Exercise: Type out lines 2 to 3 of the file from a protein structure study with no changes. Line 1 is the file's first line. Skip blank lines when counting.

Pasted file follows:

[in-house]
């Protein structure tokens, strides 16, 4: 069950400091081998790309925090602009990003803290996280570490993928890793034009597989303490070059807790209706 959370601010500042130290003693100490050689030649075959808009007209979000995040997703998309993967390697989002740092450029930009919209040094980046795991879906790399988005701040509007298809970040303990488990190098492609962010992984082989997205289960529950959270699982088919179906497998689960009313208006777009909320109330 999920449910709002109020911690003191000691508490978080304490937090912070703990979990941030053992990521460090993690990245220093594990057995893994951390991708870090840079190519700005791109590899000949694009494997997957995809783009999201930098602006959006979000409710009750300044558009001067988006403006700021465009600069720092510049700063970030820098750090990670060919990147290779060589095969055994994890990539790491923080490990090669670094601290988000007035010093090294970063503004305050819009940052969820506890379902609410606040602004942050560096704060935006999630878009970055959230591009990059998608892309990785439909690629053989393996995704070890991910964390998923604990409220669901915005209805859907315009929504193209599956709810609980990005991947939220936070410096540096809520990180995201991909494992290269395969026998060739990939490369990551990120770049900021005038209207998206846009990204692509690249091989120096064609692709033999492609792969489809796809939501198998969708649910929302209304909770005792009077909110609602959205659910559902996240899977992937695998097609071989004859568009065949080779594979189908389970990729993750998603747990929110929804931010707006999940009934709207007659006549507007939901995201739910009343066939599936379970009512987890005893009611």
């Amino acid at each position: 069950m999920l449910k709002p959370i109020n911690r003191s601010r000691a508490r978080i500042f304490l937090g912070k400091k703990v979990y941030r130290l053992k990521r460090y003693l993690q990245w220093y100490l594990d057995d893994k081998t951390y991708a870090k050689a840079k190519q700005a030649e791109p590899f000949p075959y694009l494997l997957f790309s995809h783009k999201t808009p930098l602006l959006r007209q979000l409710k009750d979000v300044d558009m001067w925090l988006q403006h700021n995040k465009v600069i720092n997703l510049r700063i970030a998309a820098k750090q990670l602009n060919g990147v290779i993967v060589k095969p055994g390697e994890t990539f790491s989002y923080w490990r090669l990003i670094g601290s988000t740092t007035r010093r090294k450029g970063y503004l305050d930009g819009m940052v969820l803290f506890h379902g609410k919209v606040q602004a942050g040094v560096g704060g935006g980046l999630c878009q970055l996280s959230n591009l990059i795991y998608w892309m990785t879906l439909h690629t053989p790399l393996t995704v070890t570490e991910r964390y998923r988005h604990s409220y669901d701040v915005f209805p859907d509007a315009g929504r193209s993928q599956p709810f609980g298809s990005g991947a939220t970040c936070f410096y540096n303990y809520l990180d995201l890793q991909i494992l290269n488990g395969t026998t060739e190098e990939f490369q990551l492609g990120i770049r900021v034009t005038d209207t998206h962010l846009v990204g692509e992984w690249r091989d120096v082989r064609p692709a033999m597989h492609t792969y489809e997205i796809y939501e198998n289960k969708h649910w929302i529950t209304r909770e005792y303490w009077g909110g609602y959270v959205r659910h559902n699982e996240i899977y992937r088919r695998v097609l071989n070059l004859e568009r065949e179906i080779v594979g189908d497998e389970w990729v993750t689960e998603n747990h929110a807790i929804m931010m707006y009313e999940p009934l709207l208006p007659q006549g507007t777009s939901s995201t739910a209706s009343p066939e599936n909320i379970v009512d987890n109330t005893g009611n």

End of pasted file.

């Protein structure tokens, strides 16, 4: 069950400091081998790309925090602009990003803290996280570490993928890793034009597989303490070059807790209706 959370601010500042130290003693100490050689030649075959808009007209979000995040997703998309993967390697989002740092450029930009919209040094980046795991879906790399988005701040509007298809970040303990488990190098492609962010992984082989997205289960529950959270699982088919179906497998689960009313208006777009909320109330 999920449910709002109020911690003191000691508490978080304490937090912070703990979990941030053992990521460090993690990245220093594990057995893994951390991708870090840079190519700005791109590899000949694009494997997957995809783009999201930098602006959006979000409710009750300044558009001067988006403006700021465009600069720092510049700063970030820098750090990670060919990147290779060589095969055994994890990539790491923080490990090669670094601290988000007035010093090294970063503004305050819009940052969820506890379902609410606040602004942050560096704060935006999630878009970055959230591009990059998608892309990785439909690629053989393996995704070890991910964390998923604990409220669901915005209805859907315009929504193209599956709810609980990005991947939220936070410096540096809520990180995201991909494992290269395969026998060739990939490369990551990120770049900021005038209207998206846009990204692509690249091989120096064609692709033999492609792969489809796809939501198998969708649910929302209304909770005792009077909110609602959205659910559902996240899977992937695998097609071989004859568009065949080779594979189908389970990729993750998603747990929110929804931010707006999940009934709207007659006549507007939901995201739910009343066939599936379970009512987890005893009611």
């Amino acid at each position: 069950m999920l449910k709002p959370i109020n911690r003191s601010r000691a508490r978080i500042f304490l937090g912070k400091k703990v979990y941030r130290l053992k990521r460090y003693l993690q990245w220093y100490l594990d057995d893994k081998t951390y991708a870090k050689a840079k190519q700005a030649e791109p590899f000949p075959y694009l494997l997957f790309s995809h783009k999201t808009p930098l602006l959006r007209q979000l409710k009750d979000v300044d558009m001067w925090l988006q403006h700021n995040k465009v600069i720092n997703l510049r700063i970030a998309a820098k750090q990670l602009n060919g990147v290779i993967v060589k095969p055994g390697e994890t990539f790491s989002y923080w490990r090669l990003i670094g601290s988000t740092t007035r010093r090294k450029g970063y503004l305050d930009g819009m940052v969820l803290f506890h379902g609410k919209v606040q602004a942050g040094v560096g704060g935006g980046l999630c878009q970055l996280s959230n591009l990059i795991y998608w892309m990785t879906l439909h690629t053989p790399l393996t995704v070890t570490e991910r964390y998923r988005h604990s409220y669901d701040v915005f209805p859907d509007a315009g929504r193209s993928q599956p709810f609980g298809s990005g991947a939220t970040c936070f410096y540096n303990y809520l990180d995201l890793q991909i494992l290269n488990g395969t026998t060739e190098e990939f490369q990551l492609g990120i770049r900021v034009t005038d209207t998206h962010l846009v990204g692509e992984w690249r091989d120096v082989r064609p692709a033999m597989h492609t792969y489809e997205i796809y939501e198998n289960k969708h649910w929302i529950t209304r909770e005792y303490w009077g909110g609602y959270v959205r659910h559902n699982e996240i899977y992937r088919r695998v097609l071989n070059l004859e568009r065949e179906i080779v594979g189908d497998e389970w990729v993750t689960e998603n747990h929110a807790i929804m931010m707006y009313e999940p009934l709207l208006p007659q006549g507007t777009s939901s995201t739910a209706s009343p066939e599936n909320i379970v009512d987890n109330t005893g009611n």